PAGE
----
[Counts towards course satisfaction of Group C]
[back to course schedule]
Phil []
Rereading Marx
Prof. Priest

4 credits
Tues. 4:15-6:15
Room

Now that the tumultuous events of the twentieth century are passing into history, the time is appropriate to go back and read what Marx said, as opposed to what people claimed he said. In this course we will read a significant part of Marx' corpus, starting with his earliest writings, through to his last works, The aim will be to determine what is to be learned from it at the start of the twenty-first century.

[Counts towards course satisfaction of Group C]

Phil []
Quine & Sellars
Prof. Rosenthal

4 credits
Thurs. 2:00-4:00
Room




It’s commonly held that one cannot do justice to the intentional content of thoughts or the semantic properties of speech acts in purely extensional terms.  So we’ll begin by examining W. V. Quine’s arguments in support of extensionality along with his related denial of analyticity and, more generally, his claim of "the baselessness of intentional idioms and the emptiness of a science of intention" (Word and Object, 221).

In apparent contrast with Quine, Wilfrid Sellars held that we can understand thoughts to be internal states posited as having intentional content, whose occurrence is initially established by folk-theoretical reasoning.  Only subsequently, he argues, do we come to have first-person access to such states, when we come to be able to report noninferentially that we are in such states.  And he sought to sustain this theory-based realism about intentionality by appeal to a functionalist view about both the content of such states and the semantic properties of speech.

Our overall goal will be to get clear about exactly what these claims of Quine and Sellars amount to, what systematic support they offer for their claims, whether that support holds up, and the extent to which their views about intentionality and meaning do actually conflict.  We’ll also consider what bearing these views have on various other matters, such as intention-based theories about speaker’s meaning, issues about indexicals and self-reference, the tenability of holism about meaning and belief, and the relation of thought to speech.

In examining Quine's rejection of traditional claims about intentionality and meaning, we’ll pay particular attention to his use of the assignment of logical form as a theoretical tool in understanding language and his claims about both indeterminacy of translation and the distinct thesis of inscrutability of reference.  We’ll then take up Sellars' views about meaning and intentionality, on their own and against the background of Quine's concerns about meaning and intentionality.  How does Sellars’ theory-based realism about meaning and intentionality square with Quine’s theoretical strictures about them?  Would other theories of intentionality run afoul of those strictures?  If so how and why?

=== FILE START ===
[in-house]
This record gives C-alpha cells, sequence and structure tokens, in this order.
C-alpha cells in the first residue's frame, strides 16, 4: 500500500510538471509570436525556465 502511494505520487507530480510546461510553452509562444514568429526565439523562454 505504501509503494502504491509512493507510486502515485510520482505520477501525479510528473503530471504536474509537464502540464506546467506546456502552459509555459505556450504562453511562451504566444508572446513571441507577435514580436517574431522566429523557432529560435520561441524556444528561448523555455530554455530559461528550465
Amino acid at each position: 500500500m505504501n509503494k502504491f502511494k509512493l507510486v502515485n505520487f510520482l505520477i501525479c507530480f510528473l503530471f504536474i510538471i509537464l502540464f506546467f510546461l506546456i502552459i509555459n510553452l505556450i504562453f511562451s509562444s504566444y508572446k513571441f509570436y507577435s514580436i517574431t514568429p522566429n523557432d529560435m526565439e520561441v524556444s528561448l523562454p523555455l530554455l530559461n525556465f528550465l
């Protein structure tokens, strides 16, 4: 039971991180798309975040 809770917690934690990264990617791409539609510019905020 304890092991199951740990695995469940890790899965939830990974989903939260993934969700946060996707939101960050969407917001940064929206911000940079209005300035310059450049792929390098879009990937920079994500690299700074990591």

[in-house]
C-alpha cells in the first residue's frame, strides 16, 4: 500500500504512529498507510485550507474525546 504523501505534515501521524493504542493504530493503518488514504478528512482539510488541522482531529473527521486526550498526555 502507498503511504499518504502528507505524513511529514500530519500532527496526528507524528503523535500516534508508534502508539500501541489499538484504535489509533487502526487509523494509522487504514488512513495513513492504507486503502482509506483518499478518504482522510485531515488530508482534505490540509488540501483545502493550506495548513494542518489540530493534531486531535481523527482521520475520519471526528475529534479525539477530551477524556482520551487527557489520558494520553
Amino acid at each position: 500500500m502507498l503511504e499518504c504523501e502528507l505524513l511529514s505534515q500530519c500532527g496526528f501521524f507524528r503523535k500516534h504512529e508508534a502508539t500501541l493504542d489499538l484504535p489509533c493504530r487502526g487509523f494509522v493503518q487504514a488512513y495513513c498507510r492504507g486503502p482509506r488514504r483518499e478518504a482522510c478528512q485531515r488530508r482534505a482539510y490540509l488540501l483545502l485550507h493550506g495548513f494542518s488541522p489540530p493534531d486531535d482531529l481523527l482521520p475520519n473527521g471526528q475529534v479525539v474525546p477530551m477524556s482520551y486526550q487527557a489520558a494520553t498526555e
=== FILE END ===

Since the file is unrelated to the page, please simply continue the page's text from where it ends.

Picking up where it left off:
Along the way we’ll take up Quine’s and Sellars’ views about various related issues, such as the logical form of ascriptions of thoughts and speech acts, whether to understand such ascriptions theoretically (Sellars), as a mere dramatic idiom (Quine), or in some other way, and the nature of quantification, its bearing on ontology, and its interaction with nonextensional contexts. And we’ll consider the consequences their views have for our conceptions of thinking and speech and the relation of third-person ascriptions of intentional states to our first-person conscious access to those states.

[Counts towards course satisfaction of Group A or B]
Phil []
Eudaimonism
Prof. Vasiliou

4 credits
Mon. 2:00-4:00
Room

Eudaimonist is a label attached to almost all of the ethical theories of the ancient Greeks. In Eudaimonist Theories eudaimonia ("happiness") is the "highest good", meaning that it is that for the sake of which we do all that we do. Gregory Vlastos, one of the foremost Plato scholars of the twentieth century, says that once Socrates staked out the "Principle of Eudaimonism" – in his description, that happiness is desired by all human beings as the ultimate end of all of their rational actions – it becomes foundational for almost all subsequent ancient ethical theories.

In this seminar I want to take a critical look at what eudaimonism is and at how eudaimonia functions, particularly in Plato and Aristotle.  What exactly makes one ethical theory eudaimonist and another not?  While it is well known that Plato, Aristotle, the Epicureans, and Stoics all have different views about what eudaimonia is, it is much more rarely asked whether eudaimonia plays different roles in their different ethical theories, so that we find not only distinct conceptions of eudaimonia, but also distinct forms of eudaimonism.  In addition to Plato and Aristotle, we shall consider the views of the Epicureans, Stoics, and some contemporary neo-Aristotelian positions, such as those of Hursthouse and Foot, which tie the human virtues to happiness.

Readings will include selections from Plato's Gorgias, Meno, Republic, Euthydemus, Lysis, and Philebus, Aristotle's Nicomachean Ethics, the Epicureans, Stoics, and contemporary philosophers.  There will be significant engagement with secondary literature to see how scholars have understood ancient eudaimonism. While there is no official prerequisite, some acquaintance with ancient ethics will be helpful.
[Counts towards course satisfaction of Group C or D-Ancient]